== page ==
Medicine

Pharyngula

Category archives for Medicine

What killed Steve Jobs?

You’ve probably heard the story going around that Steve Jobs’ death was avoidable, if only he hadn’t been so gullible as to steep himself in quack medicine. It turns out, though, that the story is a lot more complicated than that: David Gorski has written the best summary I’ve seen so far. In short (because…

I’m afraid Ben Cochran is one of them. He’s a nursing student who wrote a column in a newspaper because he was upset at the time it took for the emergency medical services at his local clinic to help him with his sneezy, phlegmy cold (which, I would have told him, is going to put…

Crowdsourcing for a good cancer text

Among the many joys plaguing me recently is learning that I get to teach, for the first time for me and for the first time at my university, I get to teach a course in cancer biology this spring term. I’m not totally unprepared for this — I was on a cancer training grant for…

There was another Republican debate (I skipped it; there are limits to the horrors I can endure), and apparently, many people think Michele Bachmann trumped Rick Perry by jumping on his ‘liberal’ endorsement of using the HPV vaccine to prevent cancers in women. Bachmann ranted about the federal government forcing innocent little girls to get…

No Jerry, no cure

We’re finally rid of Jerry Lewis and his smarmy, condescending sponsorship of a telethon for muscular dystrophy. I think he meant well, but he had the wrong ideas: this article celebrating his absence makes a significant point. There are many diseases for which there can be no cure short of magically rebuilding entire bodies and…

A whole new world of quacks

My wife and I have three kids, and while that pregnancy and childbirth thing is way, way back in the past, we did have some strong opinions after our experience. Midwives were wonderful, we had only the best and most positive experiences with them, and they were the indispensable supporters we were glad to have…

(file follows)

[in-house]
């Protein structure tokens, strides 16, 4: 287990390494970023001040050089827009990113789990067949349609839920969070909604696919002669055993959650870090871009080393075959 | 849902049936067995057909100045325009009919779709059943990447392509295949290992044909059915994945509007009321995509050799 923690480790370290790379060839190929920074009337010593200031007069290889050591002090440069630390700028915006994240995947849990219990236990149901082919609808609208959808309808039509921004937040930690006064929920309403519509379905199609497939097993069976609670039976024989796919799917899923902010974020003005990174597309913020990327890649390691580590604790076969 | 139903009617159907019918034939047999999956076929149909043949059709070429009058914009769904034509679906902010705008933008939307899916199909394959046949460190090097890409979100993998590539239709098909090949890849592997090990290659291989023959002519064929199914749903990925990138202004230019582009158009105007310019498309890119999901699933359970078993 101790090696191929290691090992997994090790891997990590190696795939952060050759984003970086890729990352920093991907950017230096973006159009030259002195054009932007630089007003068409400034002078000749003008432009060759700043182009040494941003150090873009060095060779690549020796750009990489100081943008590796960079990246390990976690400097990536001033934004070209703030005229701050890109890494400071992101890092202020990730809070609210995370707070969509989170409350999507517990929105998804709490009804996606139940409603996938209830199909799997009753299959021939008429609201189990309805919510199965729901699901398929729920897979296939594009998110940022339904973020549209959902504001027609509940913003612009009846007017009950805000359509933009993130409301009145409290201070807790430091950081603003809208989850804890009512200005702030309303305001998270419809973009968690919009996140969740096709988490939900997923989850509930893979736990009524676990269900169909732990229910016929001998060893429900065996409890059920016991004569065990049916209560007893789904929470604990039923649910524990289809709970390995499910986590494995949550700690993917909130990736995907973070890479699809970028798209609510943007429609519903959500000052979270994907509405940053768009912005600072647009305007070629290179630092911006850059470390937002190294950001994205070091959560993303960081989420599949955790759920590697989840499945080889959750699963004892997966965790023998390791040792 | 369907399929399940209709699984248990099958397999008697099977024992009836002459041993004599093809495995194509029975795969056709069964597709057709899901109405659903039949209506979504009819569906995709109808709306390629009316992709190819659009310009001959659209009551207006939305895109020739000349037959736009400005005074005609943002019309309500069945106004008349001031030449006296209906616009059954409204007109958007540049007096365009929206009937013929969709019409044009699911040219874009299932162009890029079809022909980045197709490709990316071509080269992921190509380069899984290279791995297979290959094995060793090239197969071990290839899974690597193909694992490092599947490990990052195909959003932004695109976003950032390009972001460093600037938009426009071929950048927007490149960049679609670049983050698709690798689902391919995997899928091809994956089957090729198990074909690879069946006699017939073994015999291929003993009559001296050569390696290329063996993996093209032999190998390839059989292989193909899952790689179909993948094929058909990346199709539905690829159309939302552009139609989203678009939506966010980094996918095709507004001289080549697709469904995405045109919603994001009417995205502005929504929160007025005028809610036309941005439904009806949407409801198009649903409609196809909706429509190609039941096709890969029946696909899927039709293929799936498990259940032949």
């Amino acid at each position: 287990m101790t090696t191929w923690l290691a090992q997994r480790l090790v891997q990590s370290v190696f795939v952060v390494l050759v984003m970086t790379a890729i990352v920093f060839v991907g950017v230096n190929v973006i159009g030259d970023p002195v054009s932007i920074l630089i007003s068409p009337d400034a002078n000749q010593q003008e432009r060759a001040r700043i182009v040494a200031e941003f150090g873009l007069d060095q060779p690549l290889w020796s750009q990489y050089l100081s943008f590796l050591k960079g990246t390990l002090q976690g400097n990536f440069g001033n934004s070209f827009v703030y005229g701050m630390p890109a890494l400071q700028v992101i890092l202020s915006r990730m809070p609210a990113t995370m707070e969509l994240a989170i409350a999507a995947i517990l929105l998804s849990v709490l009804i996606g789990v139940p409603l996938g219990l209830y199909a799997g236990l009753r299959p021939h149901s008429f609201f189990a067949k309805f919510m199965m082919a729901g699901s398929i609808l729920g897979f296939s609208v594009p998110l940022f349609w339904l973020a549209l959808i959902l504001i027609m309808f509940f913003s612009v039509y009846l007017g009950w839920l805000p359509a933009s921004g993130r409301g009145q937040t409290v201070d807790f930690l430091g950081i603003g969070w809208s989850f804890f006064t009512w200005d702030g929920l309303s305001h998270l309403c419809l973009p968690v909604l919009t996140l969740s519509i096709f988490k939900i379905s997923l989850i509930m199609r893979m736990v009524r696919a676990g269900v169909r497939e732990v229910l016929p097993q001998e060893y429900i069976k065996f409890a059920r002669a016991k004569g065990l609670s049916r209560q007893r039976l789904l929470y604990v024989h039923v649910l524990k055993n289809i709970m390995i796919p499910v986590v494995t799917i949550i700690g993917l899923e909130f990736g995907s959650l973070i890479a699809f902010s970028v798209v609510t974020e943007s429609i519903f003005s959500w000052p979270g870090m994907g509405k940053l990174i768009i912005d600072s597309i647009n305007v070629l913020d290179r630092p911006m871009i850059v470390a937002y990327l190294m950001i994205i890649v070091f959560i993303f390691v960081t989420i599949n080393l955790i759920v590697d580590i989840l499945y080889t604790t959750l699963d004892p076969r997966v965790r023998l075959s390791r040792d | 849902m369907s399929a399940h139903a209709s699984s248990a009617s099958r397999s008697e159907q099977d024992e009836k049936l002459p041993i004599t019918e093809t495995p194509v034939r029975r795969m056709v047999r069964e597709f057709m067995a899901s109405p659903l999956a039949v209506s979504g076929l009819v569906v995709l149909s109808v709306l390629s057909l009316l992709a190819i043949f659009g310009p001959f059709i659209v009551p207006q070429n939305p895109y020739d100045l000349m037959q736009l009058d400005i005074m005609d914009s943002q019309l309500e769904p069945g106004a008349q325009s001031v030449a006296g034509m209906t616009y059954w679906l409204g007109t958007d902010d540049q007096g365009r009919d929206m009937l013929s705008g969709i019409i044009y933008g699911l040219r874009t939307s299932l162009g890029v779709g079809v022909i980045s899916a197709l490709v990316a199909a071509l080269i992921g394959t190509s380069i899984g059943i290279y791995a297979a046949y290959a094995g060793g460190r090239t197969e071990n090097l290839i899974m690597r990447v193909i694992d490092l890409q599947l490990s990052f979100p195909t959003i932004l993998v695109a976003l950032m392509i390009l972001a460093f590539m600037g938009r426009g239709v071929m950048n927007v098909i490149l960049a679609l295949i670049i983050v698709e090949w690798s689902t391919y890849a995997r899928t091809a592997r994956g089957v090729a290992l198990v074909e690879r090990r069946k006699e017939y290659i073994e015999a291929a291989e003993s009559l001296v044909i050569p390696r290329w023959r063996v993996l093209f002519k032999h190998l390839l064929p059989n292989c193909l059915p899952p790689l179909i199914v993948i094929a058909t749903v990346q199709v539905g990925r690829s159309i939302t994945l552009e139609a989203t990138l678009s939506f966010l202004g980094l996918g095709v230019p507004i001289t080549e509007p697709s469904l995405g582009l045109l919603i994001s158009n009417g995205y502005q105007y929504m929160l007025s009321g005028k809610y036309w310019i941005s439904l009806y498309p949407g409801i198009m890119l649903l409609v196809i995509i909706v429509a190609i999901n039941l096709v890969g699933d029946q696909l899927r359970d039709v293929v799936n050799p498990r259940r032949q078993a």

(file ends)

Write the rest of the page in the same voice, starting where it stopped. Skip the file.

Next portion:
Triumph in Canada

Remember that silly blood type nonsense from the Canadian Blood Services? It’s gone, replaced with a much simpler page that states that your blood type will be determined when you give blood. A few people have received email from CBS admitting that they’ve removed the nonsense. Dr. Sher has asked me to respond to your…

Not you too, New Zealand?

Let’s imagine that you, a rational person, are a high muckety-muck in some prestigious scientific institution — like, say, the Royal Society of New Zealand — and you’re asked whether some fringe subject — like, say, Traditional Chinese Medicine — should receive the endorsement of your society. How would you determine your answer? If you’re…

Quacks everywhere

David Colquhoun has posted an excellent series of posts on the Steiner Waldorf schools, 19th century crackpottery that persists even now, by hiding their fundamentally pseudoscientific basis under a fog of fancy invented terms. He discusses their goofy philosophy of anthroposophistry, their devious efforts to get state funding, and their unfortunate buy unsurprising history of…

How good is American health care?

A study in the Journal of the Royal Society of medicine has assessed the effectiveness of health care in 19 western countries and come up with a simple ranking system: a measure of the the number of lives saved relative to expenditures proportional to the GDP. One parameter, called the GDPHE, or GDP Health Expenditure…